Biofuels may push up beer prices

I was giving a presentation on the CAP during this week and I was asked if ending it would threaten food security in Europe. My reply was that no one was advocating dismantling the CAP overnight, so any adjustments would be phased in, but that the real challenge to food security came from the rapid expansion of growing crops as biofuels. A structural shift is going on in farm markets. An illustration of this is what is happening to the price of barley which is used for beer, whisky and animal feed.

Strong demand for biofuel feedstocks is encouraging farmers to plant these crops instead of grains such as barley. The price of barley has soared in the past week. Futures prices for European malting barley have risen more than €230 a tonne since last May and by a third on the Winnipeg Commodity Exchange over the same period. Admittedly, other factors such as the Australian drought and heavy rains in Europe have affected barley prices.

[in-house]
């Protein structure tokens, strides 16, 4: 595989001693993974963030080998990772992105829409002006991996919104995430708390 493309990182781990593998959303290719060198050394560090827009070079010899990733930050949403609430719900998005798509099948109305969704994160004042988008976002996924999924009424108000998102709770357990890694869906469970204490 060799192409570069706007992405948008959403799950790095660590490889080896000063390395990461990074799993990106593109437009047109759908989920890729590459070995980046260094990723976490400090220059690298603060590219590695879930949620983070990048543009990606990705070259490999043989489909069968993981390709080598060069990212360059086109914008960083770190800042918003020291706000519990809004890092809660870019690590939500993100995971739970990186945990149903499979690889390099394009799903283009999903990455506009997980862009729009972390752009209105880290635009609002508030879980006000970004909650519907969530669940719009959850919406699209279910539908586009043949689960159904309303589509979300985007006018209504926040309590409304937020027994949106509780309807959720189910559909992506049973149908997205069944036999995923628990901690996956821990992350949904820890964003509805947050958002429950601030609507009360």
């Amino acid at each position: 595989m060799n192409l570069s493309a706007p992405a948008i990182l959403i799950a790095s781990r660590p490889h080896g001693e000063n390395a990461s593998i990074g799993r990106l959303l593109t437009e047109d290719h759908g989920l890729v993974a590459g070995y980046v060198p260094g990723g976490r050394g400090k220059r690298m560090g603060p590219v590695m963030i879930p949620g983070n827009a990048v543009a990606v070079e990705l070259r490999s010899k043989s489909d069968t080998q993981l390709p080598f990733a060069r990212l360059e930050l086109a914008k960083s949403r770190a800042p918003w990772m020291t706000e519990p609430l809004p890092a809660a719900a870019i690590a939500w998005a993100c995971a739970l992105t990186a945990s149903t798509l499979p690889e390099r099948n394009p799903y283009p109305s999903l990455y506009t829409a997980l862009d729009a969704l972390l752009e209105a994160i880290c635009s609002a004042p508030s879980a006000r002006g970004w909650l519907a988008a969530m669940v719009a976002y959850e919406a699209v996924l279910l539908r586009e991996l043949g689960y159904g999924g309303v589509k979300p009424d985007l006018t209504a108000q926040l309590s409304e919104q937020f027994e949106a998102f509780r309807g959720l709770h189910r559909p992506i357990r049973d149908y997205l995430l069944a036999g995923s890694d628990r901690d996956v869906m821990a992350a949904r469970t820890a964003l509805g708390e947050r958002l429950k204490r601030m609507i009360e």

The US Departent of Agriculture estimates that global barley production will reach 138m tonnes this year, level with 2006, but 10 per cent down on 2005. Global demand has risen two per cent, the fourth year in the last five in which demand has exceeded supply. Global stockpiles have shrunk by a third in two years. The US, which in the 1980s was a leading exporter of barley, is now a net importer.

One consequence could be a long-term rise in the price of beer. Barley and hops account for 7-8 per cent of brewing costs.

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